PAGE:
If you care for somebody with dementia or have a family member residing at a memory care assisted living facility, you may know the difficulty of ensuring that your loved one remains well-nourished. Often, patients with dementia have trouble maintaining adequate nutrition due to a change in appetite or simply because they may neglect to intake the nutrients they require. In honor of National Nutrition Month, the dining staff at Poet’s Walk would like to take the opportunity to provide simple nutrition tips for dementia patients, designed to improve the health of your loved one and remove any stress that may be associated with mealtime.
Dietary Tips for Caregivers of Dementia Patients
- Use the food pyramid as guidance for providing your loved one with a balanced diet. Fill their breakfasts, lunches, dinners, and snacks with plenty of whole grains, colorful produce, and lean proteins, such as chicken and turkey.
- As much as possible, reduce your loved one’s intake of foods that are high in “bad” cholesterol and saturated fats. Instead, incorporate healthy fats, such as the omega-3s found in salmon and walnuts, or monounsaturated fats, such as in olive oil and avocados.
- Though sweets can be helpful for encouraging your loved one to eat, it is important to cut back on refined sugars. Sweet fruits, such as strawberries, are a great alternative to typically high-sugar desserts.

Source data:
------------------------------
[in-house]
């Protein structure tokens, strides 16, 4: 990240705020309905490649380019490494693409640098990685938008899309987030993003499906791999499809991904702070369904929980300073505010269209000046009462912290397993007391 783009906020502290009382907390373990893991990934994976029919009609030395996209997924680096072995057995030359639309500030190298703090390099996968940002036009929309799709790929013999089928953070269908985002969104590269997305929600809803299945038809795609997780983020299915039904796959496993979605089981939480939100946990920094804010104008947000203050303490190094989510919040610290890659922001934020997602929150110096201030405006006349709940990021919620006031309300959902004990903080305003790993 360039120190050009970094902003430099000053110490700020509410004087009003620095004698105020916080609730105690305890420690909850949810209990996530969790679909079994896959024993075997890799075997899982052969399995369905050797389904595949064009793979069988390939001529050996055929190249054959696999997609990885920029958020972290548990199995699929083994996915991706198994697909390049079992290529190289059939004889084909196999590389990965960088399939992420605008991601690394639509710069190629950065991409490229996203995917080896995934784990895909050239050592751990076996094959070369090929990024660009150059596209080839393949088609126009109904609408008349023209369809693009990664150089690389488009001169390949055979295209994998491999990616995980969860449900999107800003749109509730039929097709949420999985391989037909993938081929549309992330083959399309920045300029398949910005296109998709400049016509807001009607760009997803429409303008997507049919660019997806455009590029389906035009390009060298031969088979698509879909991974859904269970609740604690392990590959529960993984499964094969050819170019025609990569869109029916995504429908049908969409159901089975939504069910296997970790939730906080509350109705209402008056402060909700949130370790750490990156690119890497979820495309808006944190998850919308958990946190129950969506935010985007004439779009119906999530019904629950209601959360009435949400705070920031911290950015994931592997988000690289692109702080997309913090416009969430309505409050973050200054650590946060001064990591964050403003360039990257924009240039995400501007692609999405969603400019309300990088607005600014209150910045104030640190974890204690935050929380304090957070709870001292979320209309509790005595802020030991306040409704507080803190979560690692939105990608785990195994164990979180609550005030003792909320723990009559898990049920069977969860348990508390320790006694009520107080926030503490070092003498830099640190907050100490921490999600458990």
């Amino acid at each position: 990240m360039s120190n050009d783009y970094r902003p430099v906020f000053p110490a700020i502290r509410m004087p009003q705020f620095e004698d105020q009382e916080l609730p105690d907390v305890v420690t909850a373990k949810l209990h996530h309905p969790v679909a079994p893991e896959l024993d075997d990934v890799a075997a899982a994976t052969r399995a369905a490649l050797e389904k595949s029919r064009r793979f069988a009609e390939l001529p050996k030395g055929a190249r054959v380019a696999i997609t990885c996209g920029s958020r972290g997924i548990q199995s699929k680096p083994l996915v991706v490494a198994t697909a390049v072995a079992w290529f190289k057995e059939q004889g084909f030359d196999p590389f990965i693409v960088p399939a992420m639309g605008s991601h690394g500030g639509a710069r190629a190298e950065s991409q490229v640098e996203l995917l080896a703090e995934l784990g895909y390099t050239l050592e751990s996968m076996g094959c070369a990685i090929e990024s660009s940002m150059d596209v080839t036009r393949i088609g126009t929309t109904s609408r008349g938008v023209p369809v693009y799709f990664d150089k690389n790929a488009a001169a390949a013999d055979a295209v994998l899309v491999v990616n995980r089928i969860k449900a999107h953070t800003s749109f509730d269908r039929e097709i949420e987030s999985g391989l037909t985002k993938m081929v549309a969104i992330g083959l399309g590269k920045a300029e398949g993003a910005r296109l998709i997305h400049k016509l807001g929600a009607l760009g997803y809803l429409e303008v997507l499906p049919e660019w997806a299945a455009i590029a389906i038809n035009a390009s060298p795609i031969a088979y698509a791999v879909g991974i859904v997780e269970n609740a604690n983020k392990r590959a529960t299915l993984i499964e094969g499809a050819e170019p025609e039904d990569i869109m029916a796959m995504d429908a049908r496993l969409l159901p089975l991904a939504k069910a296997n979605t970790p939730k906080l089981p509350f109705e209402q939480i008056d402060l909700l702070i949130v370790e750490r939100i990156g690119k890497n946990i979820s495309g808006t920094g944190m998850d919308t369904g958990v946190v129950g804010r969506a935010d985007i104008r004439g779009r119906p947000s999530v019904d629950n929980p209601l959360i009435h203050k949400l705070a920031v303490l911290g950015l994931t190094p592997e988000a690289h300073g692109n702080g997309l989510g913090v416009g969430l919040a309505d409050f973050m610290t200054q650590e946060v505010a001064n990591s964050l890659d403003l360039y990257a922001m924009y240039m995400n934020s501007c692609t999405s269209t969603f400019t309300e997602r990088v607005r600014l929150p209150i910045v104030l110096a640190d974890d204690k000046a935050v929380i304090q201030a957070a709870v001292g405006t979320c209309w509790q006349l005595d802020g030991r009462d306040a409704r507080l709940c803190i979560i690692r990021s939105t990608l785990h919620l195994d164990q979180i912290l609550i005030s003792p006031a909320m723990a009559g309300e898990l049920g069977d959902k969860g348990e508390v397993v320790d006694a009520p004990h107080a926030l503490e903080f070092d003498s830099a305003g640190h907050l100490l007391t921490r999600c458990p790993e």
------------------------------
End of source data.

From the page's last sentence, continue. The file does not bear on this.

- Ensure that your loved one remains hydrated by monitoring the amount of water they intake each day. To make plain water more appealing without sacrificing nutrition, add a few slices of fruit for natural sweetness.
- Keep table settings simple but inviting. A complex centerpiece may distract a person with dementia from the main task of eating.
- Meals, too, should be simple in their presentation. It may be best to serve one course at a time to avoid excess distractions.
- Many patients with dementia experience abrupt changes in meal preference. If this happens, it is important to go with the flow and serve them something they enjoy. Though it may be frustrating, don’t scold your loved ones for this unavoidable change.
- Some dementia patients have trouble recognizing drastic temperatures, which can lead to burns on the hands or tongue. Avoid this by testing the food’s temperature before serving.
- If your loved one is able, encourage him or her to help you cook simple meals. This can provide them with feelings of independence, an important part of maintaining dignity and fulfillment.
- In the later stages of Alzheimer’s, some patients experience a higher risk of choking or inhaling foods. Incorporate soft and easy to chew foods, served in tiny bite-size pieces.
Well-Balanced Dining at Poet’s Walk Assisted Living Facilities
Poet’s Walk specializes in providing excellence in care for seniors with dementia and we do all we can meet specific dietary requirements. In addition to tailored menus, each day our dining services serve balanced meals designed to maintain your loved ones’ health and happiness. This individualized approach makes Poet’s Walk’s a great choice for family members who care for their senior loved ones.